By Ivana Martinez
“A simplistic Harmony between African American music and Black Metal”
The avante-garde black metal artist Zeal & Ardor released its first song after its vocalist and instrumentalist Manuel Gagneux was challenged by two 4-chan users to combine black metal and African American music. Even though Gagneux knew it was a prod at his African American Ancestry, he decided to not give the users the response they desired and went on to write “Devil Is Fine.” This song combined the vocals and feel of African American Spirituals with the lyrical themes and instrumentals of black metal. After the surprising success of this song, Gagneux decided to turn the band into his new full-time project, fueled by a hypothetical mashup: “What if American slaves had embraced Satan instead of Jesus?”
The Album “Devil is Fine” is about as far as one can get from any traditional black metal. Equally embracing all the musical genres it pulls from, Zeal & Ardor has created a unique sound unmatched by any other band. At only 25 minutes the record certainly acts as a taste of what was to come for this band in the future. However, it may also be the most experimentalist, including many styles that are not seen in their future music. It is certainly more Avante-Garde than their future albums would be, but that is not to detract from how good the album is; from front to back it is certainly an album worth listening to at least once.
Manuel Gagneux does a fantastic job with the vocals on every song, with his talents shining through and adding to the occultism of the music. During the chanted, spirituals, his voice echoes clearly and powerfully, allowing the listener to easily follow along with the at times menacing lyrics. Meanwhile shrill screams lightly pierce the ear as backing vocals, alluding to the darker themes of each song and providing accompaniment to the heavier instrumentals. To me Gagneux has fantastically blended more traditional black metal vocals with spiritualist chants, creating a mystic and occult feeling. In addition to the unique mixture of vocals, Gagneux has managed to incorporate many instruments and sounds not traditional to black metal including pianos, drum machines, and synths. With the three songs on the album, Sacrilegium I, II, and III, Gagneux purposely created songs more resembling electronic music rather than black metal. They show that Zeal & Ardor aims to be different from all other bands that it shares a genre with. These songs also work to divide the album into sections, each one sharing similar lyrical themes.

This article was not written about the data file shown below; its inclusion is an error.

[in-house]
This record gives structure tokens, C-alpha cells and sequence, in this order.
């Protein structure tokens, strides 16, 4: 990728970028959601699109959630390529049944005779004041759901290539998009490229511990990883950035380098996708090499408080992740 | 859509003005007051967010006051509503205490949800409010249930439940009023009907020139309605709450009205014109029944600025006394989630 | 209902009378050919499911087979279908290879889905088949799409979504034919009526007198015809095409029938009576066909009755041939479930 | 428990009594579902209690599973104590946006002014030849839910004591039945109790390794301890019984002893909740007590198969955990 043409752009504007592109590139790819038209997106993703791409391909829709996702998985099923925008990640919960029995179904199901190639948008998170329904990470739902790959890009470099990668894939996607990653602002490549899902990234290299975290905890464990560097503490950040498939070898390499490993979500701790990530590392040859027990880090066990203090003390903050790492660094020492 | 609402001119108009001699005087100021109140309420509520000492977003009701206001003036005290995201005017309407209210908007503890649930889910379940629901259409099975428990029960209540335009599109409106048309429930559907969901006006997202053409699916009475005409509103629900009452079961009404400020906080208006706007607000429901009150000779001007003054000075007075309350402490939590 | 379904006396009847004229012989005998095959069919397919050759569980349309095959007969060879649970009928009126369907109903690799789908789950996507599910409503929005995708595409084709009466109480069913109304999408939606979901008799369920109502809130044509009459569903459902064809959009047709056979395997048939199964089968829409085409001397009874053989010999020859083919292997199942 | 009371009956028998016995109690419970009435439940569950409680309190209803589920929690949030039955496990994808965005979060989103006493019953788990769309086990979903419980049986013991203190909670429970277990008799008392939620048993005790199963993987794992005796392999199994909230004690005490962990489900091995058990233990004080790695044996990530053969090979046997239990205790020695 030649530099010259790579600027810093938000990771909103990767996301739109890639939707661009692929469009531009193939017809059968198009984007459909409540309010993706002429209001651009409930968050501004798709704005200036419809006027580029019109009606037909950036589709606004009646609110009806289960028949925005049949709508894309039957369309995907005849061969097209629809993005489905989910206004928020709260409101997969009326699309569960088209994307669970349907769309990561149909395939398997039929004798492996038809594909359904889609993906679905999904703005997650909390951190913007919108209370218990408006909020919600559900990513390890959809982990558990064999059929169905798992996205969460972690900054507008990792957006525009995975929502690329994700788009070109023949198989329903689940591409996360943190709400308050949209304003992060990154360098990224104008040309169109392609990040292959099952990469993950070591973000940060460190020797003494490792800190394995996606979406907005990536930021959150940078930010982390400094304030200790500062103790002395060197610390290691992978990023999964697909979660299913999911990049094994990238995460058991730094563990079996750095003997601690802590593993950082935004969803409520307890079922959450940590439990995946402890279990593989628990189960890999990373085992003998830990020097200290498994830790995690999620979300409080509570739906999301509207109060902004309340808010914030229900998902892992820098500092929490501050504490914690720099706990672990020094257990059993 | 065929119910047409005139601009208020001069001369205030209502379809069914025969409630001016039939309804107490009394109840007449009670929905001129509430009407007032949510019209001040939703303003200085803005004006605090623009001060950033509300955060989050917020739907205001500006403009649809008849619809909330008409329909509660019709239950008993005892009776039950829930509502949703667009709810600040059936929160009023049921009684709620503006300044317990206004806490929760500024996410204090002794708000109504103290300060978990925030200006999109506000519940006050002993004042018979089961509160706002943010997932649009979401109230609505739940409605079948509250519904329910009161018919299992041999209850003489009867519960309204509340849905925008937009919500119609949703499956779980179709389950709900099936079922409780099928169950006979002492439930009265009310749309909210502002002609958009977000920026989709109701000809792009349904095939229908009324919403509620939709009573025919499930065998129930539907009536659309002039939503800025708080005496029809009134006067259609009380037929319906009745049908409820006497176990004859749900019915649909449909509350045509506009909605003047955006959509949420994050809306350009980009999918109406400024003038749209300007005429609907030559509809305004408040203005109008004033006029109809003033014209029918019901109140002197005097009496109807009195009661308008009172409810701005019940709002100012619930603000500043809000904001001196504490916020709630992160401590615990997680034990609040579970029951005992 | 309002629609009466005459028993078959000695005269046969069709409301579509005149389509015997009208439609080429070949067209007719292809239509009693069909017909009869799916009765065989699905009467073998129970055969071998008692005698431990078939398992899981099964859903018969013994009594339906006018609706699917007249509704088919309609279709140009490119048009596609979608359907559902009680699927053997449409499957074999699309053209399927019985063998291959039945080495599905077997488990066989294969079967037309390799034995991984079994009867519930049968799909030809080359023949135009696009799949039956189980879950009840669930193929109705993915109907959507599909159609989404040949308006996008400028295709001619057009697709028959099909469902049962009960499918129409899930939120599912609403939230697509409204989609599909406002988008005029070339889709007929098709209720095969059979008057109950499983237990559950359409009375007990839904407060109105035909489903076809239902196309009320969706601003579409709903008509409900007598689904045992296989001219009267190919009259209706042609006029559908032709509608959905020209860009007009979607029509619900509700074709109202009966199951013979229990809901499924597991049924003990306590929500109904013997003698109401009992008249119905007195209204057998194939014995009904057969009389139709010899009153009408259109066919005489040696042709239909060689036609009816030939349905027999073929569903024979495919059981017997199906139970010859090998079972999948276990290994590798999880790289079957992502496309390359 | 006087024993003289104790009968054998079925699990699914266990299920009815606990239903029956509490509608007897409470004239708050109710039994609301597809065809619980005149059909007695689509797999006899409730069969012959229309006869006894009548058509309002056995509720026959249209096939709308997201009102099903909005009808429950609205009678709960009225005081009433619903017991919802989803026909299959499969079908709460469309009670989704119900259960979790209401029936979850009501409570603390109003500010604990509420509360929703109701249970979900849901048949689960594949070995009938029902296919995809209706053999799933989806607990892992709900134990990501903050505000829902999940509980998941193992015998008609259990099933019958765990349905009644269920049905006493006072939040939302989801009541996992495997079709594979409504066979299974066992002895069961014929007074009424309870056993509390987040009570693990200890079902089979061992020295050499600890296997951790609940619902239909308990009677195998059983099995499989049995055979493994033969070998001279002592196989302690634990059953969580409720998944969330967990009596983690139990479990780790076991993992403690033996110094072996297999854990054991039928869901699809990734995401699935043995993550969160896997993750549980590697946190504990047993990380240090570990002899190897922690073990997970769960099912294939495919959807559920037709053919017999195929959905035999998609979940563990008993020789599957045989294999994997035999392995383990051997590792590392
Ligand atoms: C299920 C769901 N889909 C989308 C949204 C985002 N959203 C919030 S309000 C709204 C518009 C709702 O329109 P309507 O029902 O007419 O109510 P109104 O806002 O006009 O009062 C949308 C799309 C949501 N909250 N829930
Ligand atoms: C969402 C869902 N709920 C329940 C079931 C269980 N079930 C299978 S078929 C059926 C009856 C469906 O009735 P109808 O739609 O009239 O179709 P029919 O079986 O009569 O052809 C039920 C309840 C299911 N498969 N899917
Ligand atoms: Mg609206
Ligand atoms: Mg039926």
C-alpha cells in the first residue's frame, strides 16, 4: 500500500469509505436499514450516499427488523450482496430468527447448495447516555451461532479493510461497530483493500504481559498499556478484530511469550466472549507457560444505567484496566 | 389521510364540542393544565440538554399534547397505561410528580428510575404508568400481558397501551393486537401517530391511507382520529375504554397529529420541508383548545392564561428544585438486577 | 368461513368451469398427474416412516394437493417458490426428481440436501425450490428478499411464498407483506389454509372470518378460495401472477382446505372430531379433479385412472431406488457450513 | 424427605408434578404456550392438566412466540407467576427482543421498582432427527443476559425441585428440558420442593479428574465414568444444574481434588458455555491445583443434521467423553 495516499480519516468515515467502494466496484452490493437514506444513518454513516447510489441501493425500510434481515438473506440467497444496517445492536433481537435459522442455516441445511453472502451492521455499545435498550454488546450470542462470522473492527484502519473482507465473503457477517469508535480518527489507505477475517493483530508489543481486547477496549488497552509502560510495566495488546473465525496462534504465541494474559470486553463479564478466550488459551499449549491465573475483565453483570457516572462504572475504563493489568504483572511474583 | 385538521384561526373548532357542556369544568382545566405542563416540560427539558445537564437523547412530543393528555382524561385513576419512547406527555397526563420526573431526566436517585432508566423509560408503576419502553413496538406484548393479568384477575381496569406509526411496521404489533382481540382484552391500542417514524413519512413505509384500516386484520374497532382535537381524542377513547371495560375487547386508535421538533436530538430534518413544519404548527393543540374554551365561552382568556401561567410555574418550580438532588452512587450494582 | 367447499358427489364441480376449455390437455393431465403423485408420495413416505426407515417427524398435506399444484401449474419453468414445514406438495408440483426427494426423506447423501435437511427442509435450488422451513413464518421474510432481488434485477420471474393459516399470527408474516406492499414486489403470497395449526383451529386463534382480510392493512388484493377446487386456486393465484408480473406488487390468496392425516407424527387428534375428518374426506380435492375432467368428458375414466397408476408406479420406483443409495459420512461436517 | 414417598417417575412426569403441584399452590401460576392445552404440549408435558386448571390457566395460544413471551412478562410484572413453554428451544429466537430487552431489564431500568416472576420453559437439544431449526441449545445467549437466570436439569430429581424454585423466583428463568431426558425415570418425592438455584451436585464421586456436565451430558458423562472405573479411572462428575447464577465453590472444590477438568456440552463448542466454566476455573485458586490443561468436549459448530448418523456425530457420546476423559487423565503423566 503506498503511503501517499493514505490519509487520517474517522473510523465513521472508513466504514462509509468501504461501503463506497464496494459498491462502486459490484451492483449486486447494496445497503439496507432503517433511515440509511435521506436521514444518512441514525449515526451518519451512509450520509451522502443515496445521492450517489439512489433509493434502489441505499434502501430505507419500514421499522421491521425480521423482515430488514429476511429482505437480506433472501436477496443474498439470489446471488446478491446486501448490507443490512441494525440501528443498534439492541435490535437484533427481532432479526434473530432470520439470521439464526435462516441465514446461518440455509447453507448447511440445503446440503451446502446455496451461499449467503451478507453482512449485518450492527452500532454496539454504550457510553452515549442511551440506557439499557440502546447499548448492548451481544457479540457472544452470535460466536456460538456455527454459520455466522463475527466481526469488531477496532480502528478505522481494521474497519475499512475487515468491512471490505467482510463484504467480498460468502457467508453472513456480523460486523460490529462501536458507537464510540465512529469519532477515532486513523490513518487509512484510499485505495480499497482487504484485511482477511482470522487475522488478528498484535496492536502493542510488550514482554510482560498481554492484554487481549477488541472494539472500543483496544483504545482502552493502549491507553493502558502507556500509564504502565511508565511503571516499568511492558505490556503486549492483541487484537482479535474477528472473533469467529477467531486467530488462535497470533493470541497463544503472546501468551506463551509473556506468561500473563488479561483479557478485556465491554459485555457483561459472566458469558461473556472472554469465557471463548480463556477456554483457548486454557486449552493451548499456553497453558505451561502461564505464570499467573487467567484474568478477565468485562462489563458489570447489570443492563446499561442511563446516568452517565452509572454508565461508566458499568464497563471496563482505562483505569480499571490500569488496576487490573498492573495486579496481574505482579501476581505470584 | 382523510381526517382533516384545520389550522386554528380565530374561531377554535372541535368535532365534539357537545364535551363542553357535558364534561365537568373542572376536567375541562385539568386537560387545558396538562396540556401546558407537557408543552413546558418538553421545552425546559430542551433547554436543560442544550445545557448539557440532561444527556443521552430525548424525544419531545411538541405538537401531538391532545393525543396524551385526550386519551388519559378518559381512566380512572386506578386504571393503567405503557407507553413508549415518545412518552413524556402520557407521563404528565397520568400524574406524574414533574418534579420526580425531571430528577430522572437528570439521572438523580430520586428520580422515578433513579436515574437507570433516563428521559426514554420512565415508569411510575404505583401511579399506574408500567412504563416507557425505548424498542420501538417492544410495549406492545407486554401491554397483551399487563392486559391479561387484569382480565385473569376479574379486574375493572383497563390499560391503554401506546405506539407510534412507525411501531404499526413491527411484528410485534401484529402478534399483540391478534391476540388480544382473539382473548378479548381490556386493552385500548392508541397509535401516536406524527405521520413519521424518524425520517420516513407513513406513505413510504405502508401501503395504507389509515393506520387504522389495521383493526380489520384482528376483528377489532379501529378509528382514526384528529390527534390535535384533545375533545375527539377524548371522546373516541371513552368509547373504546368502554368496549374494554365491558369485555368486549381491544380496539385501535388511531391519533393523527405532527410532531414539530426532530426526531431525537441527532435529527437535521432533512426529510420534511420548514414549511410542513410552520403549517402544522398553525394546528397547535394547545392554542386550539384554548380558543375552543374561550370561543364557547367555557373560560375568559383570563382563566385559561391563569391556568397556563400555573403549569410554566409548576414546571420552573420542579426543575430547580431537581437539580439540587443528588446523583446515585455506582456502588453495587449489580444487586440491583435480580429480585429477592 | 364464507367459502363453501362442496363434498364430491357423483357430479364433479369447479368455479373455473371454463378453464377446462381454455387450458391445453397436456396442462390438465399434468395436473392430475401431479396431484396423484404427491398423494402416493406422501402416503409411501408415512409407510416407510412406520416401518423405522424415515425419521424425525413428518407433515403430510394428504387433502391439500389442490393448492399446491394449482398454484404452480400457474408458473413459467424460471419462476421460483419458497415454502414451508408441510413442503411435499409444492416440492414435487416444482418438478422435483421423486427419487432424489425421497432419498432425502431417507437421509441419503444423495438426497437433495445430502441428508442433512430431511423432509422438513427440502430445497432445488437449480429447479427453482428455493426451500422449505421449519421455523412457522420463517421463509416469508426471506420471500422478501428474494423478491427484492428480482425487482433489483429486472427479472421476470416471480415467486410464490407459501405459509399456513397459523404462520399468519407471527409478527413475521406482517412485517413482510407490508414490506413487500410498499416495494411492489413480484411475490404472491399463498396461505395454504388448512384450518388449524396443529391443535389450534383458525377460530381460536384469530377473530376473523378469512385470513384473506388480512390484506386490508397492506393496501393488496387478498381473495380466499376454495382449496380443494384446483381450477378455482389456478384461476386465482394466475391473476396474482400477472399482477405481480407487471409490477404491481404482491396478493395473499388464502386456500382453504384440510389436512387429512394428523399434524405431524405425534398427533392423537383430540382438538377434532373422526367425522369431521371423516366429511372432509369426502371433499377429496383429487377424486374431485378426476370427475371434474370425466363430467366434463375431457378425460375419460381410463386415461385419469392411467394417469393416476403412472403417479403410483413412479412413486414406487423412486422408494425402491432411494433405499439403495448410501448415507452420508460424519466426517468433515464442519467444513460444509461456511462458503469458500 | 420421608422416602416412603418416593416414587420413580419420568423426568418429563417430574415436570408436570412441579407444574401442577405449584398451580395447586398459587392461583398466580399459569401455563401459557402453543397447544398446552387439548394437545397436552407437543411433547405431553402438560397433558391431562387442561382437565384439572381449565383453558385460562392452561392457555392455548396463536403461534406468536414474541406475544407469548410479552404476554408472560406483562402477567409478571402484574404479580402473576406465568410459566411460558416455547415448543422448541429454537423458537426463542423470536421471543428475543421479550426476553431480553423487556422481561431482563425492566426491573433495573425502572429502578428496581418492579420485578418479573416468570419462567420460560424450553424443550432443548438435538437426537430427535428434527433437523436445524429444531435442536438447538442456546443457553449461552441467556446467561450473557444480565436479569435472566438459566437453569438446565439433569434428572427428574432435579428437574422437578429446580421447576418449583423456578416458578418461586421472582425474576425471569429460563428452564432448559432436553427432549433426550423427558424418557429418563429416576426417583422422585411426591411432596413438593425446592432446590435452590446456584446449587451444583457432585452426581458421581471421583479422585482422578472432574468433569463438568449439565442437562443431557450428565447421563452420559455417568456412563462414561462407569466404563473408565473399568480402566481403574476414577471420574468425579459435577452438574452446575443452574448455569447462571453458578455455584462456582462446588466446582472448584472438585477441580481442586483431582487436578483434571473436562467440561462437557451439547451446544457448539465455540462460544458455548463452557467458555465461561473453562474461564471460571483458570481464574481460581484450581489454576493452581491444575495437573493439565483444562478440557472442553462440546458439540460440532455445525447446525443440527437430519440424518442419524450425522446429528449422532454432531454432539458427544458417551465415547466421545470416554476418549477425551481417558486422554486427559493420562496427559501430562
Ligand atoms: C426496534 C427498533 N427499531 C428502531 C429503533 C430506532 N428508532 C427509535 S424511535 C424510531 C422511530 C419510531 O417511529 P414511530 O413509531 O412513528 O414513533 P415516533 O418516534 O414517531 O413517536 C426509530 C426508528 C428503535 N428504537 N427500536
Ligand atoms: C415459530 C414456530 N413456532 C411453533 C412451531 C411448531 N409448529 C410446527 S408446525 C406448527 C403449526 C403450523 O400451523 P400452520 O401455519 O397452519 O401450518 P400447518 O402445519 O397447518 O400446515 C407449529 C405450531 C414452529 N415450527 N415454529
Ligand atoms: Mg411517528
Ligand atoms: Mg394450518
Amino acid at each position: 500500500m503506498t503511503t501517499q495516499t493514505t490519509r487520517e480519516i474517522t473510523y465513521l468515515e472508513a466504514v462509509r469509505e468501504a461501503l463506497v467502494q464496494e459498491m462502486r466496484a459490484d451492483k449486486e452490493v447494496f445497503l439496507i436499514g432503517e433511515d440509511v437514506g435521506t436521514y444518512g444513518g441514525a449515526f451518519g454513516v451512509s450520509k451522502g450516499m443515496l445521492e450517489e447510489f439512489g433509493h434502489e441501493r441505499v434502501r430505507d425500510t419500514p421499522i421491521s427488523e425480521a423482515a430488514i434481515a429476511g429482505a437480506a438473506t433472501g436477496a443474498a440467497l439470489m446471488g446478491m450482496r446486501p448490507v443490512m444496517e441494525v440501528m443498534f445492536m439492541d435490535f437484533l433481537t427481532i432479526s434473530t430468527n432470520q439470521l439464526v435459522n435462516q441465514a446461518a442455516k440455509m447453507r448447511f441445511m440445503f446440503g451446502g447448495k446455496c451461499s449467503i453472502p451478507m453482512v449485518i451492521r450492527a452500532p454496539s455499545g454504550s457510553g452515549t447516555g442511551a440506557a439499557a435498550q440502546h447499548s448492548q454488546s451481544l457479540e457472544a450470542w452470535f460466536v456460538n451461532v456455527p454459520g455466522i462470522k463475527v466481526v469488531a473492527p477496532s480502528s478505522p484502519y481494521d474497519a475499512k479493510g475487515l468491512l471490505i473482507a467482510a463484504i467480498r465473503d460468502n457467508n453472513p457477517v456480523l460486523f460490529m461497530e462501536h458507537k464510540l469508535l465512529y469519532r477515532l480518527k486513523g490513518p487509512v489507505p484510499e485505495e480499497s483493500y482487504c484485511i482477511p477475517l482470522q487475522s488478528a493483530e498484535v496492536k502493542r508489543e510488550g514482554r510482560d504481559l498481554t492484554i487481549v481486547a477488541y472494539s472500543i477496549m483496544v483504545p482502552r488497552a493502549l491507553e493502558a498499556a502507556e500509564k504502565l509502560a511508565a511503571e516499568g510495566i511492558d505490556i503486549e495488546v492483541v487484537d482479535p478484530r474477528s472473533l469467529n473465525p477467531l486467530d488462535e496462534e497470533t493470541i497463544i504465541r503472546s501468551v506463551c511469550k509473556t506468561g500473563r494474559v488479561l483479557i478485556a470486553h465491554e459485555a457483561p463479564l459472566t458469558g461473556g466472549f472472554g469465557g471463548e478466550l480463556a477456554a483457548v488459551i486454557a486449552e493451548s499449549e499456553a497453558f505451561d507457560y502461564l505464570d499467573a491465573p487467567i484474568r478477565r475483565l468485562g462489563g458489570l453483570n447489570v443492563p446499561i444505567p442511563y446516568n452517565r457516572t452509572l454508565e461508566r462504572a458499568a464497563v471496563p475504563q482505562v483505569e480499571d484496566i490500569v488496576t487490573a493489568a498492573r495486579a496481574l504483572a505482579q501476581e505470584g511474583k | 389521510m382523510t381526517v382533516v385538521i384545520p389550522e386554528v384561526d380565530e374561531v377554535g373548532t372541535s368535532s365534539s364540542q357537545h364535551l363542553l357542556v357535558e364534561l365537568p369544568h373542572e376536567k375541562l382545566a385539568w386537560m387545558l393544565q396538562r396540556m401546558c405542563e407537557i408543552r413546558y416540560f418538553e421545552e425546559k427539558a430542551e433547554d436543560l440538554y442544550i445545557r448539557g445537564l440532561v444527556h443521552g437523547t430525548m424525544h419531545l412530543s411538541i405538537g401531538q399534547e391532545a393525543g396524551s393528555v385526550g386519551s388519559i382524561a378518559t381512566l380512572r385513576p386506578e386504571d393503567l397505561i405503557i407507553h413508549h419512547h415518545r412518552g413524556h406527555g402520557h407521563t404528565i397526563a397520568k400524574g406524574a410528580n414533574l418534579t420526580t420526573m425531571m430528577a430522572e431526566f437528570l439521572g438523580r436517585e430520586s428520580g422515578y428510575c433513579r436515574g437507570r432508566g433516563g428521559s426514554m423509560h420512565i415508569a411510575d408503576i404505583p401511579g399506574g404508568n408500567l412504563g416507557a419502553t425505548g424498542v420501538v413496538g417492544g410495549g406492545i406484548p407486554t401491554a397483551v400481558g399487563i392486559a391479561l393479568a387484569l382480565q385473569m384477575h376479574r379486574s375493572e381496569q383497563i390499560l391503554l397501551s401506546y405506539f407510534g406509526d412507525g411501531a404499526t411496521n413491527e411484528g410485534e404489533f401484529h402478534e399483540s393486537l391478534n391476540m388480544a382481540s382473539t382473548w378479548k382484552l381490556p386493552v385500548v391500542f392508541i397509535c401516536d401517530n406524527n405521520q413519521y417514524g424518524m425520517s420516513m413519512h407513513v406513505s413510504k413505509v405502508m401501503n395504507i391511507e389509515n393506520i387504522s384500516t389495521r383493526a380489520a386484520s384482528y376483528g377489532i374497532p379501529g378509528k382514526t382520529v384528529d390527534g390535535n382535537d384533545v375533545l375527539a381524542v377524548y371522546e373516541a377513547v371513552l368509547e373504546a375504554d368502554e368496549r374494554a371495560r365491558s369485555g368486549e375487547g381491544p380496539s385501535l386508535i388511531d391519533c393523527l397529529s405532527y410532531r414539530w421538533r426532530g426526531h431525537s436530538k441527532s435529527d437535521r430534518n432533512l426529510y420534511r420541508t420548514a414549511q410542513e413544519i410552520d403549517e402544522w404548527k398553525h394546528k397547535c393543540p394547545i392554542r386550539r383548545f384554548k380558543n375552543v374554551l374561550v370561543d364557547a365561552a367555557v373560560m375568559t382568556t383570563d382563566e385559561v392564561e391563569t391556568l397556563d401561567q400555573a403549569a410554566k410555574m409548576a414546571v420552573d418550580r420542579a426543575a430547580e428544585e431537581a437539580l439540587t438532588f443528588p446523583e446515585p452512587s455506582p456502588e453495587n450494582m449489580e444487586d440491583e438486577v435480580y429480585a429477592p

In short, “Devil Is Fine” is a non-traditionalist take on the black metal genre that sets itself apart by bringing in the soul and feel of African American Spirituals. When mixed together, these genres create a mystic and occult sound like none other that always leave me coming back for more.